This was a part of the first international job we did for Walt Disney. I got this email from ESPN asking if we could work on a worldwide campaign for them. Initially I thought it was a joke, because why would Walt Disney want to work with us? How would they even know us? But they said they’d seen a piece of work we’d done with puppets doing a motorcycle race on a record sleeve and they wanted us to design puppet scenes for some extreme sports.

It was the first time I’d worked internationally and you learn a lot when you leave your own country. So we spent two months working on this – building the scenes and building the puppets – and we changed to LA time which is nine hours behind, so we were working through the night and sleeping in the day. The client put a lot of trust in us, that we could do the job and produce something really global. They really invested in us, which made us strong in the end and made me realise that you don’t need to be a big company to work on big projects, you can be small and still be on the same level as these big businesses.

5. Bauhaus Paperback Series

In the beginning Hort were record sleeve designers, but you can’t build a reputation in Germany if you just design record sleeves – everyone thinks they can design record sleeves! Then we became people that worked with Nike doing strange and wild typography. Nobody ever thought we were capable of other things – they’d think they couldn’t work with us because they weren’t as big or as cool as Nike. But we’re graphic designers; we get a brief, the brief has a problem and this is the problem we have to solve. That’s our job, it’s not dependent on the product.

At this point we’d never worked in a cultural field, but then we had the opportunity to redesign the Bauhaus Dessau Foundation identity and it was a big door-opener for us. You always need a visionary – in this case Philipp Oswalt, the director of Dessau – to trust in you and see that you’re able to work on another level, on one of the most important cultural brands in Germany. He was prepared to take a risk with us and these books are part of the result. After we did these, a lot of other cultural institutions contacted us and asked to work with us.

6. Ja/Nein Posters

There’s a German institution called the Villa Massimo in Rome and it offers scholarships for artists that are the highest achievement you can get in Germany. There are 10 studios surrounded by a park in a nice villa in the middle of Rome.

They usually invite two artists, two writers, two composers and two architects and a lot of well-known creatives have been given a scholarship to live and work there. Usually it’s closed to these four disciplines, but the new director opened it and decided that one studio would be available for other disciplines.

Suddenly I got this call from the director saying that I’d got a scholarship. I never thought it would be a possible opportunity for me because it wasn’t for designers but I ended up being the first graphic designer to receive a scholarship there. I chose two months in the summer and moved everything over there, leaving all my network behind. My idea was to figure out how I could start making work without anything and go back to the roots of my creative life. I invited people over that I’d worked with for years and they spent time with me collaborating on projects.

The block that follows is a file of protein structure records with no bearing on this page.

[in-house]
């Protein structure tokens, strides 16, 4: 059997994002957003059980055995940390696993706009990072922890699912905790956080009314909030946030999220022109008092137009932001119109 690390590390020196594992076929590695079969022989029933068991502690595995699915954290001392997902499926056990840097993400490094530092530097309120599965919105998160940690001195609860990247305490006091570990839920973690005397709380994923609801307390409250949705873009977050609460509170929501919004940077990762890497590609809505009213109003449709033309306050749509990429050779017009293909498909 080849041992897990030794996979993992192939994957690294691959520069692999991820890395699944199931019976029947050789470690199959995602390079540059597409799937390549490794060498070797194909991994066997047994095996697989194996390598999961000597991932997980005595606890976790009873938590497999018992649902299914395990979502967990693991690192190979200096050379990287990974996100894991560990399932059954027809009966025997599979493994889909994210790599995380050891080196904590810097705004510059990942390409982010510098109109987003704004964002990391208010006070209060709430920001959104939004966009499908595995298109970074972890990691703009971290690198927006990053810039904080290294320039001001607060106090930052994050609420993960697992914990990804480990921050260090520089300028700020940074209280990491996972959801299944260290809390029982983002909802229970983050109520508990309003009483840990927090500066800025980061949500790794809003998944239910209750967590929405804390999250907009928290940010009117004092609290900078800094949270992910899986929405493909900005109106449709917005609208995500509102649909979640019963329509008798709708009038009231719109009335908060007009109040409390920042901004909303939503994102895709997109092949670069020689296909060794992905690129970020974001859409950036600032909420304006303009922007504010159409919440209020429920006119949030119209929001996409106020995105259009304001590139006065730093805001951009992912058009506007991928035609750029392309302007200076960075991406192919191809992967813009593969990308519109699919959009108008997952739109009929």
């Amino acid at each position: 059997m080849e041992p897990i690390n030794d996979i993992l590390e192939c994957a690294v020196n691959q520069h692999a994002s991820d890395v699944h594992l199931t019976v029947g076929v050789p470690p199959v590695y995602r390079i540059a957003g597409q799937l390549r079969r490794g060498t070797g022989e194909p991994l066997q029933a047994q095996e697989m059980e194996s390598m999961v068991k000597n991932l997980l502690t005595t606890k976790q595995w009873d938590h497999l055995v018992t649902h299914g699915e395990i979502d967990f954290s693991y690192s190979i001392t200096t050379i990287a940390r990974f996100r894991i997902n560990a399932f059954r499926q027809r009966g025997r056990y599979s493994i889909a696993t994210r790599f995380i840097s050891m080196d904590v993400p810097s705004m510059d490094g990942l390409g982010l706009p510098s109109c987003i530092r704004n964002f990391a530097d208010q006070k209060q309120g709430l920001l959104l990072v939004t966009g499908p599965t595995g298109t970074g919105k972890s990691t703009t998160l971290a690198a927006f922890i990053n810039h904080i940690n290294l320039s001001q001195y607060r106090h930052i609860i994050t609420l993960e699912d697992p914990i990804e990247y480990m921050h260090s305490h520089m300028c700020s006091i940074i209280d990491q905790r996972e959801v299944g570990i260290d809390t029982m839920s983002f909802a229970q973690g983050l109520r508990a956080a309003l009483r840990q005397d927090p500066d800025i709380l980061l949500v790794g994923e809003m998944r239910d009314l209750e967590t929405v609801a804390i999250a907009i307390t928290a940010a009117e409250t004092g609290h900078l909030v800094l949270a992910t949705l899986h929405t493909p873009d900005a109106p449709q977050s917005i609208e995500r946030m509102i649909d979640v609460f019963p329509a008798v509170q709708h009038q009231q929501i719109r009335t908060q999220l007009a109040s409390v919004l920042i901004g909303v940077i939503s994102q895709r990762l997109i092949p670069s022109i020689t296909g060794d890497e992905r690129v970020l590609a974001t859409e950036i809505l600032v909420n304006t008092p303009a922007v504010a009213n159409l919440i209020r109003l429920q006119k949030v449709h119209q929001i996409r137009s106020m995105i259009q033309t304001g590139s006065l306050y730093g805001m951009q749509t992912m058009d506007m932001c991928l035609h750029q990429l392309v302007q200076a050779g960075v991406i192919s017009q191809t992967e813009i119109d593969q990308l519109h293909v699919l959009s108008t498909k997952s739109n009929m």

These two posters were from a project where I cut my own letters and ran a print workshop that invited artists to have me produce work for them, to create one-off originals. They’re a reminder of a time when I was so productive because I had time for myself and could make work that wasn’t connected to commissions or contracts. Now I want to take more sabbaticals, like Stefan Sagmeister. Actually he’s the next one who’s going to the Villa Massimo. He’s following in my footsteps!

7. Nina Hagen’s Journal

Nina Hagen is one of the biggest punk rock singers in Germany and I worked with her once on a project. It was great to work with a real artist who’s really famous. I mean she’s a crazy woman. A wonderful woman. Crazy in a wonderful way! When we were working together she was making these journals, collecting images and words, that tell a lot about how she feels in a particular moment and who she’s spending time with. There’s also a lot about how magazines talk about her. It’s a very personal thing. After we’d finished working together she gave me one of these books and within it you find out about this guy she was in love with and then split from who just vanished.It gives a real sense of how that affected her emotionally. There’s also stuff like personal notes from Phil Collins.

8. Hort Portraits

This is my team. I have them hanging on the wall to my left in the studio so I can always look at them. It’s a growing gallery of drawings by Nadine, one of our interns, of all the people we work with. They’re all done in a really raw way but in each of them I find the personality I know. It’s fantastic to see them every day because (I know this sounds like bullshit) we’re kind of a family and these people are really important to me. We’re all connected because we’re all part of this one big picture.

To have the chance to work with these people each day gives me more happiness than if a job is done well or we get talked about in the press. I have a personal connection to everyone who works here and I know how they’ve developed over the years. It makes me proud to see how they’ve become the people they are now.

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About the Author

James Cartwright

James started out as an intern in 2011 and came back in summer of 2012 to work online and latterly as Print Editor, before leaving in May 2015.